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Caregiver Stress

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Alzheimer's caregivers frequently report experiencing high levels of stress. It can be overwhelming to take care of a loved one with Alzheimer's or other dementia, but too much stress can be harmful to both of you. Read on to learn symptoms and ways to avoid burnout.


10 symptoms of caregiver stress

Caregiver Stress Check

Alzheimer caregivers frequently report high levels of stress. Take our quiz and get resources to help.

  1. Denial about the disease and its effect on the person who has been diagnosed.
    I know Mom is going to get better.
  2. Anger at the person with Alzheimer's, anger that no cure exists or anger that people don't understand what's happening.
    If he asks me that one more time I'll scream!
  3. Social withdrawal from friends and activities that once brought pleasure.
    I don't care about getting together with the neighbors anymore.
  4. Anxiety about the future.
    What happens when he needs more care than I can provide?
  5. Depression that begins to break your spirit and affects your ability to cope.
    I don't care anymore.
  6. Exhaustion that makes it nearly impossible to complete necessary daily tasks.
    I'm too tired for this.
  7. Sleeplessness caused by a never-ending list of concerns.
    What if she wanders out of the house or falls and hurts herself?
  8. Irritability that leads to moodiness and triggers negative responses and actions.
    Leave me alone!
  9. Lack of concentration that makes it difficult to perform familiar tasks.
    I was so busy, I forgot we had an appointment.
  10. Health problems that begin to take a mental and physical toll.
    I can't remember the last time I felt good.

If you experience any of these signs of stress on a regular basis, make time to talk to your doctor.

We Can Help

If you are feeling stressed, get support from family, friends and the resources below:

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Tips to manage stress

If you experience signs of stress on a regular basis, consult your doctor. Ignoring symptoms can cause your physical and mental health to decline.

  • Know what resources are available.
    Adult day programs, in-home assistance, visiting nurses and meal delivery are just some of the services that can help you manage daily tasks. Use our online Community Resource Finder or contact your local Alzheimer's Association chapter for assistance in finding Alzheimer's care resources in your community. Use Alzheimer’s Navigator, our free online tool that helps evaluate your needs, identify action steps and connect with local programs and services.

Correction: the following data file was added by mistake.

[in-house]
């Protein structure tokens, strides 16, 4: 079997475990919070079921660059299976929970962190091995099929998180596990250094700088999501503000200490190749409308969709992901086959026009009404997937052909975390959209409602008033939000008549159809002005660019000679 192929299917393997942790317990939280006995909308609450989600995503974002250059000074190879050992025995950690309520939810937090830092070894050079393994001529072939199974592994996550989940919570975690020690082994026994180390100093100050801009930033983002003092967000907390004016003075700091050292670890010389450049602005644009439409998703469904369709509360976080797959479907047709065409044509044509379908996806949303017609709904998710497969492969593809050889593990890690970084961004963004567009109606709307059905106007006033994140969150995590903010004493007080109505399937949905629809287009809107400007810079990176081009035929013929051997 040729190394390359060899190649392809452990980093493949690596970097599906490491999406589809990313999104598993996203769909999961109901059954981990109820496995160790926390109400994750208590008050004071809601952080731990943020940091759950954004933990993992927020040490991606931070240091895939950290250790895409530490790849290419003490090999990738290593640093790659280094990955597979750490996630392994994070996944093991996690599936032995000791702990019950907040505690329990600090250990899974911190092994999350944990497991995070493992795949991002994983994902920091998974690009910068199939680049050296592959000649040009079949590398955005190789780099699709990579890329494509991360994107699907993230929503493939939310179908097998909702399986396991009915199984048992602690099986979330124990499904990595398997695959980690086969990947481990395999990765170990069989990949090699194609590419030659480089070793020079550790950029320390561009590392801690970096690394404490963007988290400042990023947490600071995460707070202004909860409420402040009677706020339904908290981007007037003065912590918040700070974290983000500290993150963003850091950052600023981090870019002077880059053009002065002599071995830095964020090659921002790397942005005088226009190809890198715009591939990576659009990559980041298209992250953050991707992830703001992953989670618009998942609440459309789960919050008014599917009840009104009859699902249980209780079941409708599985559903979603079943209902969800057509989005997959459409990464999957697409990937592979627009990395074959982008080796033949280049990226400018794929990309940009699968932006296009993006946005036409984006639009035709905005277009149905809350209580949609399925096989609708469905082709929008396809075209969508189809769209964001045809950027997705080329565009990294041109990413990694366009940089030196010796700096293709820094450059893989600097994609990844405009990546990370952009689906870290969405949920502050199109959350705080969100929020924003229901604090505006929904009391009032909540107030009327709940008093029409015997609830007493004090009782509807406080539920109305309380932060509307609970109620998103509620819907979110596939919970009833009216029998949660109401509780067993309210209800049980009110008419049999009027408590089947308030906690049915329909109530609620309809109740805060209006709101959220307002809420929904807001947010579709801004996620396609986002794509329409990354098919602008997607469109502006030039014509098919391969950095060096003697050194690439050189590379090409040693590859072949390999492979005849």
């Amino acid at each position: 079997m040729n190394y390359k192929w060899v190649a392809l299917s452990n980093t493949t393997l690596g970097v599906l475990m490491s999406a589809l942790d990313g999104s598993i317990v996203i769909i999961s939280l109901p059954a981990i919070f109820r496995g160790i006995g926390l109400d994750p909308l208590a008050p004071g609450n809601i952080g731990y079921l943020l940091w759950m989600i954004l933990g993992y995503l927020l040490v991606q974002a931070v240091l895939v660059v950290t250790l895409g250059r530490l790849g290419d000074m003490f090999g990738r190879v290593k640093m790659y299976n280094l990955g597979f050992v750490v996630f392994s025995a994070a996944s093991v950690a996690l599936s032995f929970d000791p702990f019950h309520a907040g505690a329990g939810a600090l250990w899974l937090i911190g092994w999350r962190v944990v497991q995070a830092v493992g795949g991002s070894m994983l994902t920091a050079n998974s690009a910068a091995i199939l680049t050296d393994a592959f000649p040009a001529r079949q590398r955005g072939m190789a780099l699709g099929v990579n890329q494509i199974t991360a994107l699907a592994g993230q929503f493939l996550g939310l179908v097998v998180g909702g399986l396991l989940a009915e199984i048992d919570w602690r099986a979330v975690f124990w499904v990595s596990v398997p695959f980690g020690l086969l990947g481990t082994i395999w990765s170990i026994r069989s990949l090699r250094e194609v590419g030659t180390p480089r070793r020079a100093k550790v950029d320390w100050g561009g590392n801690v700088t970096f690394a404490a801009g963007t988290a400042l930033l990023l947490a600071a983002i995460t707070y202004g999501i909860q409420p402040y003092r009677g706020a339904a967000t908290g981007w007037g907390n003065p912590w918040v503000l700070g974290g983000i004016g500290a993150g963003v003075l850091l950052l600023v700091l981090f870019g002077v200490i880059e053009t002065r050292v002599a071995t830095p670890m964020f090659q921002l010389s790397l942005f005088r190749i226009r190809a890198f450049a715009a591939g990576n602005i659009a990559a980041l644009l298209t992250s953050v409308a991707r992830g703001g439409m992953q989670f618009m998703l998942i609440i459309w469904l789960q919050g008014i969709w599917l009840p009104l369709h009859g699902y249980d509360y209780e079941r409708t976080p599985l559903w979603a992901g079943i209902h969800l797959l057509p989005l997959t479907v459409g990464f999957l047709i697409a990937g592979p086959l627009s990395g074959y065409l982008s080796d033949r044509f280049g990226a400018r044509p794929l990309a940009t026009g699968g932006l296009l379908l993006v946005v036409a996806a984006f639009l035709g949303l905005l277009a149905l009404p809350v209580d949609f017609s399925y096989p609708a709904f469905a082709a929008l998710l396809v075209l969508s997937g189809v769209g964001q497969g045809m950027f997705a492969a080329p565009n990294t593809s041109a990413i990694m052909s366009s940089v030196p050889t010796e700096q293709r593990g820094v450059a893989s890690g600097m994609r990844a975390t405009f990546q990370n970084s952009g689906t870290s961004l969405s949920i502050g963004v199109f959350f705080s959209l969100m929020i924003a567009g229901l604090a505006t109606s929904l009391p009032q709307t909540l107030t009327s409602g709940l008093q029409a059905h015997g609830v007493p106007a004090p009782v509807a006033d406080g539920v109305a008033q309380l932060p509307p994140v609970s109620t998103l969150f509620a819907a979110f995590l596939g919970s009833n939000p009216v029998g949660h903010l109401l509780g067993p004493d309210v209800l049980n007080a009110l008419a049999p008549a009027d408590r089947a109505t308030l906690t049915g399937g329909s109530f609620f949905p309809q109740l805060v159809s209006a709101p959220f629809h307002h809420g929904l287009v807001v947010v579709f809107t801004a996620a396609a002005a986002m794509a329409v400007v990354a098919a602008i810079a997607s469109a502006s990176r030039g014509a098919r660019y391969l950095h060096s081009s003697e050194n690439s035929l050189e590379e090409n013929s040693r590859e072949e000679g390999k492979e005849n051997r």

• Get help.
    Trying to do everything by yourself will leave you exhausted. Seek the support of family, friends and caregivers going through similiar experiences. Tell others exactly what they can do to help. The Alzheimer's Association 24/7 Helpline (800.272.3900), online message boards and local support groups are good sources of comfort and reassurance.
  • Use relaxation techniques.
    There are several simple relaxation techniques that can help relieve stress. Try more than one to find which works best for you. Techniques include:

    • Visualization (mentally picturing a place or situation that is peaceful and calm)
    • Meditation (which can be as simple as dedicating 15 minutes a day to letting go of all stressful thoughts)
    • Breathing exercises (slowing your breathing and focusing on taking deep breaths)
    • Progressive muscle relaxation (tightening and then relaxing each muscle group, starting at one end of your body and working your way to the other end)

      Learn more about relaxation techniques on the Mayo Clinic website.
    Sign up for our weekly e-newsletter
    Get ideas for balancing caring for your needs with the needs of a loved one with Alzheimer's or dementia. Subscribe now.
  • Get moving.
    Physical activity — in any form — can help reduce stress and improve overall well-being. Even 10 minutes of exercise a day can help. Take a walk. Do an activity you love, such as gardening or dancing.
  • Make time for yourself.
    As a caregiver, it's hard to find time for yourself, but staying connected to friends, family and activities that you love is important for your well-being. Even if it's only 30 minutes a week, carve out a pocket of time just for yourself.
  • Become an educated caregiver.
    As the disease progresses, new caregiving skills may be necessary. The Alzheimer's Association offers programs to help you better understand and cope with the behaviors and personality changes that often accompany Alzheimer's.
  • Take care of yourself.
    Visit your doctor regularly. Watch your diet, exercise and get plenty of rest. Making sure that you stay healthy will help you be a better caregiver.

 

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Alzheimer's Association

Our vision is a world without Alzheimer's
Formed in 1980, the Alzheimer's Association is the world's leading voluntary health organization in Alzheimer's care, support and research.